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Keeping secrets on the Internet
How do modern codes keep your data safe online? Ben Stephenson of the University of Calgary explains.
When Alan Turing was breaking codes, the world was a pretty dangerous place. Turing’s work helped uncover secrets about air raids, submarine locations and desert attacks. Daily life might be safer now, but there are still threats out there. You’ve probably heard about the dangers that lurk online – scams, identity theft, viruses and malware, among many others. Shady characters want to know your secrets, and we need ways of keeping them safe and secure to make the Internet work. How is it possible that a network with so many threats can also be used to securely communicate a credit card number, allowing you to buy everything from songs to holidays online?
The relay race on the Internet
When data travels over the Internet it is passed from computer to computer, much like a baton is passed from runner to runner in a relay race. In a relay race, you know who the other runners will be. The runners train together as a team, and they trust each other. On the Internet, you really don’t know much about the computers that will be handling your data. Some may be owned by companies that you trust, but others may be owned by companies you have never heard of. Would you trust your credit card number to a company that you didn’t even know existed?
The way we solve this problem is by using encryption to disguise the data with a code. Encrypting data makes it meaningless to others, so it is safe to transfer the data over the Internet. You can think of it as though each message is locked in a chest with a combination lock. If you don’t have the combination you can’t read the message. While any computer between us and the merchant can still view or copy what we send, they won’t be able to gain access to our credit card number because it is hidden by the encryption. But the company receiving the data still needs to decrypt it – open the lock. How can we give them a way to do it without risking the whole secret? If we have to send them the code a spy might intercept it and take a copy.
Keys that work one way only
The solution to our problem is to use a relatively new encryption technique known as public key cryptography. (It’s actually about 40 years old, but as the history of encryption goes back thousands of years, a technique that’s only as old as Victoria Beckham counts as new!) With this technique the code used to encrypt the message (lock the chest) is not able to decrypt it (unlock it). Similarly, the key used to decrypt the message is not able to encrypt it. This may sound a little bit odd. Most of the time when we think about locking a physical object like a door, we use the same key to lock it that we will use to unlock it later. Encryption techniques have also followed this pattern for centuries, with the same key used to encrypt and decrypt the data. However, we don’t always use the same key for encrypting (locking) and decrypting (unlocking) doors. Some doors can be locked by simply closing them, and then they are later unlocked with a key, access card, or numeric code. Trying to shut the door a second time won’t open it, and similarly, using the key or access code a second time won’t shut it. With our chest, the person we want to communicate with can send us a lock only they know the code for. We can encrypt by snapping the lock shut, but we don’t know the code to open it. Only the person who sent it can do that.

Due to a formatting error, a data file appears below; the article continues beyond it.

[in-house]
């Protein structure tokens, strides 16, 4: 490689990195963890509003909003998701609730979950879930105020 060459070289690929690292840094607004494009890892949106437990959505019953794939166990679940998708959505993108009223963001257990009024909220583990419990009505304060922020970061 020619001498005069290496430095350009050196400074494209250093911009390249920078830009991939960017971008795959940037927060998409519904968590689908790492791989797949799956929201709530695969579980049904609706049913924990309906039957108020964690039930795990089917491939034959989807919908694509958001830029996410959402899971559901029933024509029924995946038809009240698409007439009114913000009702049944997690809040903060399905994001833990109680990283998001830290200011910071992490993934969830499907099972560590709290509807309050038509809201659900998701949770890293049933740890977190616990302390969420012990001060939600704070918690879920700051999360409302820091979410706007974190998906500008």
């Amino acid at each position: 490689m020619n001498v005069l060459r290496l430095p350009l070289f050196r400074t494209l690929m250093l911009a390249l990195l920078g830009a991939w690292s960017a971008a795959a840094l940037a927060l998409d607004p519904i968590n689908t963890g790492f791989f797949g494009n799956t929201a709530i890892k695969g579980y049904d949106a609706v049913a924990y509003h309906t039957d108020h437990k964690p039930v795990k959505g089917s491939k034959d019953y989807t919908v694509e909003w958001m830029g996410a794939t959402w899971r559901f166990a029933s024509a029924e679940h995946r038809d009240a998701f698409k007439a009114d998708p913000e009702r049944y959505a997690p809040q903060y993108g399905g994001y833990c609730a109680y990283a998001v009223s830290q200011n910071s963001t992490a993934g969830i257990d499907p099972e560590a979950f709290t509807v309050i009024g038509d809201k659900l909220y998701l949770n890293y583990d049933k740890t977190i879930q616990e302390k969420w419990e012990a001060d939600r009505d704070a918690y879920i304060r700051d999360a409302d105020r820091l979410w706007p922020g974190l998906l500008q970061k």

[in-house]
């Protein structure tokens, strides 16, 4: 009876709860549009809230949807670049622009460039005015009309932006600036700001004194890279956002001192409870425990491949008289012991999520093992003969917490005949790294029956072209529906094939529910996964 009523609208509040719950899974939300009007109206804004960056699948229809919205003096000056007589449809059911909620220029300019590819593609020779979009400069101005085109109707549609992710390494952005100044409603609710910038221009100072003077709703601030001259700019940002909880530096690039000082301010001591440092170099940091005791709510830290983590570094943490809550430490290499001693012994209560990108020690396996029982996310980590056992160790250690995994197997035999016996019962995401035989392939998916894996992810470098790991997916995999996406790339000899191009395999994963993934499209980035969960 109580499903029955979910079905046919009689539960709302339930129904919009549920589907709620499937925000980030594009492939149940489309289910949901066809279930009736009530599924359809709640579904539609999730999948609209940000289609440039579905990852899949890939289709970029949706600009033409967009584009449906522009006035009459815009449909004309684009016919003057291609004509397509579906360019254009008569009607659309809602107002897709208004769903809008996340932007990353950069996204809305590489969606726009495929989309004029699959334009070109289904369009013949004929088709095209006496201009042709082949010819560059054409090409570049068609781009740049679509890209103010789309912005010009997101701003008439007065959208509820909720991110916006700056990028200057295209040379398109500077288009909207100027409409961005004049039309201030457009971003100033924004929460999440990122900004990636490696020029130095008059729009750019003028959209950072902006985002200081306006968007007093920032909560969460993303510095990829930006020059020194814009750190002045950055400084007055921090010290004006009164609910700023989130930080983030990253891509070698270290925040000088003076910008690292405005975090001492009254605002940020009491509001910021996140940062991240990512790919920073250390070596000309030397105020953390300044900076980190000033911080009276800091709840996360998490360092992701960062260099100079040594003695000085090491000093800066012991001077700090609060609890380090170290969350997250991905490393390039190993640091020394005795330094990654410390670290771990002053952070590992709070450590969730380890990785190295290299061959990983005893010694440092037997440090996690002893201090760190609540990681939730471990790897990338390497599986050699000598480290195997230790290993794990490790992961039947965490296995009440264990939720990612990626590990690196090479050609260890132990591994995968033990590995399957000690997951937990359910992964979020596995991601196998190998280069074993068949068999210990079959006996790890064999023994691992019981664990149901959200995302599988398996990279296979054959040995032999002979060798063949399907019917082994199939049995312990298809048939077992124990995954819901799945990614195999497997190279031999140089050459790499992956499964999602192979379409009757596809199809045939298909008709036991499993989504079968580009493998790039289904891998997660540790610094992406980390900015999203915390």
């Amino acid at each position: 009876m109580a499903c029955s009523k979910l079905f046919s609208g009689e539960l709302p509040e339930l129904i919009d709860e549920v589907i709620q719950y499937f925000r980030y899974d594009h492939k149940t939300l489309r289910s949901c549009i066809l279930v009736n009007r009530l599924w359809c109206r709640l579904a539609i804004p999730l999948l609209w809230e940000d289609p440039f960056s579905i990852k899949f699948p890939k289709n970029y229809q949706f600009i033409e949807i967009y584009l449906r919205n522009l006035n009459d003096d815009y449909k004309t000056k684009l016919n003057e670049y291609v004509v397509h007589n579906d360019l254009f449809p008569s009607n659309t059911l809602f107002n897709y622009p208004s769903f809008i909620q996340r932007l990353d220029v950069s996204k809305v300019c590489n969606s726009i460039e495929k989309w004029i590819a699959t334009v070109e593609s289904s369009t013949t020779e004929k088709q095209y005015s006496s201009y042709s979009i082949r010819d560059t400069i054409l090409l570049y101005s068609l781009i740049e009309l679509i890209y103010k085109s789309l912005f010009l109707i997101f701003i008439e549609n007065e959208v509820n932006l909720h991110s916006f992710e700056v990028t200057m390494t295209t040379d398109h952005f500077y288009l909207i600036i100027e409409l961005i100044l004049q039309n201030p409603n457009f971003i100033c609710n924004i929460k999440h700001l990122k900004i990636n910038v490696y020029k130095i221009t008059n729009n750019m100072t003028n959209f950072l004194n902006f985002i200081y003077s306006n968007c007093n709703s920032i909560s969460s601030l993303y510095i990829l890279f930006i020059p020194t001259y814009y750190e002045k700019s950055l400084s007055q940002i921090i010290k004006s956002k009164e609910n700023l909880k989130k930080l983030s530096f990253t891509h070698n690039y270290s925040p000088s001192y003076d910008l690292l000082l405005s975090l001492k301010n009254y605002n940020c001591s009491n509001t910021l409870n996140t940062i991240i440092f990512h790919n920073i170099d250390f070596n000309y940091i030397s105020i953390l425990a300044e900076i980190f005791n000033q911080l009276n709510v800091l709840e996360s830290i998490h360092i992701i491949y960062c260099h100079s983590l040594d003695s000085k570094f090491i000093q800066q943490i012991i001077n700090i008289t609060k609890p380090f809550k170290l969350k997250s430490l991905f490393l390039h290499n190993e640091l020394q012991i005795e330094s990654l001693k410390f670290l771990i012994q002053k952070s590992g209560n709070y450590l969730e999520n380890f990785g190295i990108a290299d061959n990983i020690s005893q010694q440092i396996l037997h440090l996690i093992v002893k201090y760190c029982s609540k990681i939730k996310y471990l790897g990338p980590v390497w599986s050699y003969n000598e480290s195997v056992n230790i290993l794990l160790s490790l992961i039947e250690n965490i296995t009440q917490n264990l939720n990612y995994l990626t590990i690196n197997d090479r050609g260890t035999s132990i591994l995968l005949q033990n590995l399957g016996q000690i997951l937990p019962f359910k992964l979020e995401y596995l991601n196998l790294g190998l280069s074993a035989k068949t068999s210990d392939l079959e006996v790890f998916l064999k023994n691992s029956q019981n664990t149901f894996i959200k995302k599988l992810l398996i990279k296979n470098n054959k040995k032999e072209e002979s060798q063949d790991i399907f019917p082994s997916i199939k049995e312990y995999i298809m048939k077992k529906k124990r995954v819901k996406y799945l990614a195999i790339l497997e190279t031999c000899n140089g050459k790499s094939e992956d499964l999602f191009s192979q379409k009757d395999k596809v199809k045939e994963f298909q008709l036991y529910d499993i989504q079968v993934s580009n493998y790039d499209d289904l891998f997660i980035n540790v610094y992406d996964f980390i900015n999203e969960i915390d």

We can use a similar concept to secure electronic communications. Anyone that wants to communicate something securely creates two keys. The keys will be selected so that one can only be used for encryption (the lock), and the other can only be used for decryption (the code that opens it). The encryption key will be made publicly available – anyone that asks for it can have one of our locks. However, the decryption key will remain private, which means we don’t tell anyone the code to our lock. We will have our own public encryption key and private decryption key, and the merchant will have their own set of keys too. We use one of their locks, not ours, to send a message to them.
Turning a code into real stuff
So how do we use this technique to buy stuff? Let’s say you want to buy a book. You begin by requesting the merchant’s encryption key. The merchant is happy to give it to you since the encryption key isn’t a secret. Once you have it, you use it to encrypt your credit card number. Then you send the encrypted version of your credit card number to the merchant. Other computers listening in might know the merchant’s public encryption key, but this key won’t help them decrypt your credit card number. To do that they would need the private decryption key, which is only known to the merchant. Once your encrypted credit card number arrives at the merchant, they use the private key to decrypt it, and then charge you for the goods that you are purchasing. The merchant can then securely send a confirmation back to you by encrypting it with your public encryption key. A few days later your book turns up in the post.
This encryption technique is used many millions of times every day. You have probably used it yourself without knowing it – it is built into web browsers. You may not imagine that there are huts full of codebreakers out there, like Alan Turing seventy years ago, trying to crack the codes in your browser. But hackers do try to break in. Keeping your browsing secure is a constant battle, and vulnerabilities have to be patched up quickly once they’re discovered. You might not have to worry about air raids, but codes still play a big role behind the scenes in your daily life.